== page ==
ATTENTION: The software behind KU ScholarWorks is being upgraded to a new version. Starting July 15th, users will not be able to log in to the system, add items, nor make any changes until the new version is in place at the end of July. Searching for articles and opening files will continue to work while the system is being updated. If you have any questions, please contact Marianne Reed at .

Show simple item record

dc.contributor.authorEpstein, Louis
dc.contributor.authorHynes, Emily
dc.contributor.authorLi, Zhizhi Stella
dc.contributor.authorNuelle, Carolyn
dc.contributor.authorParker, Samuel
dc.descriptionDigital Humanities Forum 2016, University of Kansas, October 1st, 2016:

Louis Epstein is at St. Olaf College.

Emily Hynes is at St. Olaf College.

Zhizhi Stella Li is at St. Olaf College.

Carolyn Nuelle is at St. Olaf College.

Samuel Parker is at St. Olaf College.
dc.description.abstractMusicologists have long used maps to contextualize the relationship between sound, time, and place, yet have been slow to embrace the potential of digital mapping for making “place” itself the focus of inquiry. With the advent of relatively accessible GIS tools, musicologists stand to benefit enormously from new research and data visualization methods. Applying insights from recent scholarship in the digital and affective humanities, our project focuses on developing a set of interactive, map-based tools for musicology research and pedagogy. In this presentation, we demonstrate how our attention to “place” rather than “text” provokes new research questions and brings music history to life.

The Musical Geography of 1920s Paris is a web-based resource that uses maps as spatial visualizations to reconstruct the musical life of a particularly vibrant period in music history. In the 1920s, artists, writers, dancers, and musicians from around the world flocked to the city for its abundant concert venues and relatively cheap cost of living. Paris additionally served as a home base for numerous performing organizations, including several ballet companies (notably the Ballets Russes and Ballets Suédois) whose international tours spread French music around the world. Traditional narratives of interwar French music focus on composers’ contributions to developments in musical style and aesthetics. Our maps turn attention instead to the place-dependent roles of musical institutions and individuals. For example, by mapping Parisian musical venues by style – jazz, classical music, lyric theatre, popular song – we can better understand the ways writers used places as metonyms for musical style (such as Montmartre vs. Montparnasse) and we can see where certain types of music were not being made. Crucially, several of our maps incorporate an interactive chronological feature, making it possible for researchers and students to explore the diachronic evolution of the Parisian “scene.” And unlike traditional scholarship, our web-based maps allow us to embed or link to digitized primary source documents like historical newspapers and other media – including sound – thus opening place-oriented visual, sonic, and contextual archival exploration to a wide audience. For instance, in one map users can virtually attend 1920s Parisian concerts by clicking on a map marker and listening to recordings of the music performed in a specific place on a specific night. As Todd Presner argues in HyperCities: Thick Mapping in the Digital Humanities, our context-laden maps “are conjoined with stories,” rendering them “infinitely extensible and participatory” (Presner et al 2014).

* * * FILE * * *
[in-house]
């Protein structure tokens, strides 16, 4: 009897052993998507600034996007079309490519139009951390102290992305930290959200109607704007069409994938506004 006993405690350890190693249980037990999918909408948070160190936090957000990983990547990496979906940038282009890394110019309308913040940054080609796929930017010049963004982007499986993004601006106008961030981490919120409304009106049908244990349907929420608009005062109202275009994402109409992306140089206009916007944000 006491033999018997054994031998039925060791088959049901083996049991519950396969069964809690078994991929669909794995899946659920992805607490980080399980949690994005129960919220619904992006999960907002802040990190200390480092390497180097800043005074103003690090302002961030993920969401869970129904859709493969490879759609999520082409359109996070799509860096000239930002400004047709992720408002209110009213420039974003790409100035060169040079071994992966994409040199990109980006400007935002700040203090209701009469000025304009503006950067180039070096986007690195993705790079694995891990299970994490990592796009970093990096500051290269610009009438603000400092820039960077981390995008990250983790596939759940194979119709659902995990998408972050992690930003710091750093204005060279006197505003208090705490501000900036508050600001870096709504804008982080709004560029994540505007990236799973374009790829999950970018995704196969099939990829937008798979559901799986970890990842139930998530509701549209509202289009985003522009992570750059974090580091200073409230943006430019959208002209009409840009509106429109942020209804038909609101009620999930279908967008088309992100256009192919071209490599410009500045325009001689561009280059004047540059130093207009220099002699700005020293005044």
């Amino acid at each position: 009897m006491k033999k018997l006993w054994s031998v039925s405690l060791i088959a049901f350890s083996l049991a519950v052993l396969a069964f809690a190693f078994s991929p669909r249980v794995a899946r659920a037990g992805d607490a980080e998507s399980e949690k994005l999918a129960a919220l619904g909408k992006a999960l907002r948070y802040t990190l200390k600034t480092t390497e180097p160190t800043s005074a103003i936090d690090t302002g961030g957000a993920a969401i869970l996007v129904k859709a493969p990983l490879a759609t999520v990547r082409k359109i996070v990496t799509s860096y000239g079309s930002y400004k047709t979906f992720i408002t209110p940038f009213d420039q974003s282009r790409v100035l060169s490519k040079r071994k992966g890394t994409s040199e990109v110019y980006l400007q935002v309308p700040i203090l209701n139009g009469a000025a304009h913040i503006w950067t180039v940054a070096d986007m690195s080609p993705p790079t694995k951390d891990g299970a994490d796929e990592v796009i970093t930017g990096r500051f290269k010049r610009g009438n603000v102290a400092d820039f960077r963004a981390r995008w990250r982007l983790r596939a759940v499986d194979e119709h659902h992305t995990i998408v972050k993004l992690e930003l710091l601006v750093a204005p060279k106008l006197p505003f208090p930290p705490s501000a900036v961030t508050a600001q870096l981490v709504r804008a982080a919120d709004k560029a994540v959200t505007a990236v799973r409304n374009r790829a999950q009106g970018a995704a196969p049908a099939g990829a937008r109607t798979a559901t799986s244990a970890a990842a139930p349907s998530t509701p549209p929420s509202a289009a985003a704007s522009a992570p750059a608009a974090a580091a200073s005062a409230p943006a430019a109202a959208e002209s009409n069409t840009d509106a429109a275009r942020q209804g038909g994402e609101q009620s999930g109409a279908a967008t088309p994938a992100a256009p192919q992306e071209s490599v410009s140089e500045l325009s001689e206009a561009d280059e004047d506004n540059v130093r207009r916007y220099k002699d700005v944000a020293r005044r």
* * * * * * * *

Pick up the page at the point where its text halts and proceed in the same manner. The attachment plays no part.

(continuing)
Our spatially oriented research has inspired new questions about music in 1920s Paris: exactly how did the French define “jazz,” and how often was jazz really heard? What music was made and consumed in the eastern third of Paris, where recent immigrants and working-class Parisians lived and where few formal venues existed? The research required to answer these questions renders Parisian spaces something other than mere context for traditional musicological analysis. The city stands as its own musical “text,” full of sound and awaiting further exploration via interactive mapping.
dc.subjectDigital Humanitiesen_US
dc.titleThe Musical Geography 1920s Parisen_US

Files in this item


This item appears in the following Collection(s)

Show simple item record